October 12, 2020

Green Leaf a good indicator of Lappeenranta’s future climate

A view of a town across a lake from a small hill.
Lappeenranta, an over 70 000-resident city in Southeast Finland, has been recognised for its commitment to developing climate work.
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Finland’s Lappeenranta and Bulgaria’s Gabrovo have received the European Commission’s European Green Leaf Award, a recognition given annually to up to two cities with 20 000–100 000 inhabitants for commitment to better environmental outcomes.

Ilkka Räsänen, the environmental director at the City of Lappeenranta, described the award as a great recognition of the steps taken by the city toward its carbon-neutrality goal for 2030.

“This is an important sign to us that we have done things right. However, we must still continue our efforts to mitigate climate change more effectively together with residents, businesses and LUT University,” he commented.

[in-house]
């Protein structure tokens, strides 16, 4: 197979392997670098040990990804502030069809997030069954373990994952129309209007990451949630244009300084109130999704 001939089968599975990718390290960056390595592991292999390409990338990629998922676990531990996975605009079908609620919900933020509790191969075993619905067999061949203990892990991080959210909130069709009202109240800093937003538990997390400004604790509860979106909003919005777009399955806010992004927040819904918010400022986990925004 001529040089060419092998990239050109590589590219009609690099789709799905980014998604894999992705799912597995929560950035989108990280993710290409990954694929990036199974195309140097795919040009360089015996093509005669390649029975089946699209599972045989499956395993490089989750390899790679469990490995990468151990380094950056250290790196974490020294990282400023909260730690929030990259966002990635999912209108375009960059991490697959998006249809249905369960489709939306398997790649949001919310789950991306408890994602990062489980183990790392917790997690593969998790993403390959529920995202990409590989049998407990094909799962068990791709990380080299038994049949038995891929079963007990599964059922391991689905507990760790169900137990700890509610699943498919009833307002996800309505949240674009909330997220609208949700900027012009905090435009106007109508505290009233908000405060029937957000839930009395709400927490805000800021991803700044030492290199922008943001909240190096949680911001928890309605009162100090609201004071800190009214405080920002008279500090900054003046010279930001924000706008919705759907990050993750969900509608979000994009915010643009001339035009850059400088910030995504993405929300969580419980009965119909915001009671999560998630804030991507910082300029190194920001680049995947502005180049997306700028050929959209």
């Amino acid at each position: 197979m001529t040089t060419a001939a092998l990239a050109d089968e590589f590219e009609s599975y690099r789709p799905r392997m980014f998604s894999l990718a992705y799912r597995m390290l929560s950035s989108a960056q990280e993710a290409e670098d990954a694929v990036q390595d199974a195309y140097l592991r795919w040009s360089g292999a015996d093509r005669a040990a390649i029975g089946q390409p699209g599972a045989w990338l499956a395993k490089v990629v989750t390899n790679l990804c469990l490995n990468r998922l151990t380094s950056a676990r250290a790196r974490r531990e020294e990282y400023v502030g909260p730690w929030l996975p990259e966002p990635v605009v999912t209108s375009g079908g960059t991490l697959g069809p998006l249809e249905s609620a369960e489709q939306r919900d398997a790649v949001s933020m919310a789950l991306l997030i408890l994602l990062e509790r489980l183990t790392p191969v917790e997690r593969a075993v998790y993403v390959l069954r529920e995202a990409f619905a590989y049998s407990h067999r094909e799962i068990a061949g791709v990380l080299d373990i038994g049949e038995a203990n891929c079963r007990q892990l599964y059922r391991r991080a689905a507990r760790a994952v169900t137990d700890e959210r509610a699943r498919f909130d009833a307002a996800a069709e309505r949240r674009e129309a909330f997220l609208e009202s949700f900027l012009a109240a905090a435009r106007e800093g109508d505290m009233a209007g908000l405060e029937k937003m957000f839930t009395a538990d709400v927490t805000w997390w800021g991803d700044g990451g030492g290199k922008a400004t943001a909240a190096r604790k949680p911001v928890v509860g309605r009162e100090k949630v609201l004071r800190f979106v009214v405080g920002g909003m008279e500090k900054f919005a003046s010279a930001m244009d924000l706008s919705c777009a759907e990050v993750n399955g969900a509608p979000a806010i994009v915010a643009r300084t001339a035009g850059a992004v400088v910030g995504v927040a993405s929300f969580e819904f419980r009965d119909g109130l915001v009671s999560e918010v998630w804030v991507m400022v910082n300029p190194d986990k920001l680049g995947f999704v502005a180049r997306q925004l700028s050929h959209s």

Lappeenranta intends to use the 75 000-euro prize attached to the award to develop new initiatives to support climate and energy actions, foster biodiversity, and share the best practices introduced in the city and the wider region of South Karelia, according to Mayor Kimmo Jarva.

Next year, he revealed, the over 70 000-resident city will organise a wide range of events, including international webinars and conferences, with different stakeholders, launch restoration projects at natural sites and introduce a display panel providing water-related information at Lappeenranta Harbour.

“This gives a boost to our goal of becoming a national and international green ambassador. This award enables and promotes the accomplishment of environmentally friendly actions now and in the future,” he said.

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